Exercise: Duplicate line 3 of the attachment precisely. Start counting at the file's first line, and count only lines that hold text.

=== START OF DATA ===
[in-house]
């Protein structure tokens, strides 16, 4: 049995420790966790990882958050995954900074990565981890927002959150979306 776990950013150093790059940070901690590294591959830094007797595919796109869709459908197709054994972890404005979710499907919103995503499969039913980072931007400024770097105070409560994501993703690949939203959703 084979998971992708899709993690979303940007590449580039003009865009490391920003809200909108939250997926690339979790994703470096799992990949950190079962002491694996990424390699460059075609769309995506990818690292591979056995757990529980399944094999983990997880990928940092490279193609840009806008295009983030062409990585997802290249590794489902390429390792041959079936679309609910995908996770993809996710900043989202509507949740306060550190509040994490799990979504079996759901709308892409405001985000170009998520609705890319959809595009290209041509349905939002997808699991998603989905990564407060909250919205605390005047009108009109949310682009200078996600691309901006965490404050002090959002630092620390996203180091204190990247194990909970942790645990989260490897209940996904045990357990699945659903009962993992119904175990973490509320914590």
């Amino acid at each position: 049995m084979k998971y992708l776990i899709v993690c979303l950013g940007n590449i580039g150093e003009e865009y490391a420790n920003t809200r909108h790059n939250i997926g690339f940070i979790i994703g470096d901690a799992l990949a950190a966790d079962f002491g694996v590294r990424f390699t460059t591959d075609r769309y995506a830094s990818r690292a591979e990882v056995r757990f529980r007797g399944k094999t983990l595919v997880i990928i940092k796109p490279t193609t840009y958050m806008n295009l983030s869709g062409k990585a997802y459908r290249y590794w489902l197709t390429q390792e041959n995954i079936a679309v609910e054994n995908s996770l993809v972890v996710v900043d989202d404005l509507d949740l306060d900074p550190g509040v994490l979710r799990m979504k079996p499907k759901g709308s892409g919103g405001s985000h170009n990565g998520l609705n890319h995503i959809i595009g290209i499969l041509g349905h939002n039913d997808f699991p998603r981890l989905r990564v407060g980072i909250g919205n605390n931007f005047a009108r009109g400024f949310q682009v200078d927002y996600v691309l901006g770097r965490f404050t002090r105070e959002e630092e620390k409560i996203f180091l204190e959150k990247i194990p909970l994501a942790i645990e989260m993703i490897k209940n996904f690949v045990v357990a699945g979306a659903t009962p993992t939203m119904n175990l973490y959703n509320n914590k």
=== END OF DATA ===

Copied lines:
């Amino acid at each position: 049995m084979k998971y992708l776990i899709v993690c979303l950013g940007n590449i580039g150093e003009e865009y490391a420790n920003t809200r909108h790059n939250i997926g690339f940070i979790i994703g470096d901690a799992l990949a950190a966790d079962f002491g694996v590294r990424f390699t460059t591959d075609r769309y995506a830094s990818r690292a591979e990882v056995r757990f529980r007797g399944k094999t983990l595919v997880i990928i940092k796109p490279t193609t840009y958050m806008n295009l983030s869709g062409k990585a997802y459908r290249y590794w489902l197709t390429q390792e041959n995954i079936a679309v609910e054994n995908s996770l993809v972890v996710v900043d989202d404005l509507d949740l306060d900074p550190g509040v994490l979710r799990m979504k079996p499907k759901g709308s892409g919103g405001s985000h170009n990565g998520l609705n890319h995503i959809i595009g290209i499969l041509g349905h939002n039913d997808f699991p998603r981890l989905r990564v407060g980072i909250g919205n605390n931007f005047a009108r009109g400024f949310q682009v200078d927002y996600v691309l901006g770097r965490f404050t002090r105070e959002e630092e620390k409560i996203f180091l204190e959150k990247i194990p909970l994501a942790i645990e989260m993703i490897k209940n996904f690949v045990v357990a699945g979306a659903t009962p993992t939203m119904n175990l973490y959703n509320n914590k």